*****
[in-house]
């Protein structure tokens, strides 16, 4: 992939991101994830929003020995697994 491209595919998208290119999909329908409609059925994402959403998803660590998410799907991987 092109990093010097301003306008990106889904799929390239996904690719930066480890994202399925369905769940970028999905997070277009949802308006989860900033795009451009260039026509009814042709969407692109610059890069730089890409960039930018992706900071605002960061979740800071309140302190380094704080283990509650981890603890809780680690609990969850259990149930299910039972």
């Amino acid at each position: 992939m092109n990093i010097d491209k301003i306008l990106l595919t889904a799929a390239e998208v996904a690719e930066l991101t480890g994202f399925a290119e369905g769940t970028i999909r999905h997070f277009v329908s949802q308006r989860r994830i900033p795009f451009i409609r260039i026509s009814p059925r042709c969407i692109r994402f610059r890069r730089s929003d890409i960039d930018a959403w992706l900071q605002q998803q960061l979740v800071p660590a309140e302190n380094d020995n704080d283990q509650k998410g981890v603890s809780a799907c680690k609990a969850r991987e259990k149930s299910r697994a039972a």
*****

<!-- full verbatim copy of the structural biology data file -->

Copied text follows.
[in-house]
């Protein structure tokens, strides 16, 4: 992939991101994830929003020995697994 491209595919998208290119999909329908409609059925994402959403998803660590998410799907991987 092109990093010097301003306008990106889904799929390239996904690719930066480890994202399925369905769940970028999905997070277009949802308006989860900033795009451009260039026509009814042709969407692109610059890069730089890409960039930018992706900071605002960061979740800071309140302190380094704080283990509650981890603890809780680690609990969850259990149930299910039972």
């Amino acid at each position: 992939m092109n990093i010097d491209k301003i306008l990106l595919t889904a799929a390239e998208v996904a690719e930066l991101t480890g994202f399925a290119e369905g769940t970028i999909r999905h997070f277009v329908s949802q308006r989860r994830i900033p795009f451009i409609r260039i026509s009814p059925r042709c969407i692109r994402f610059r890069r730089s929003d890409i960039d930018a959403w992706l900071q605002q998803q960061l979740v800071p660590a309140e302190n380094d020995n704080d283990q509650k998410g981890v603890s809780a799907c680690k609990a969850r991987e259990k149930s299910r697994a039972a």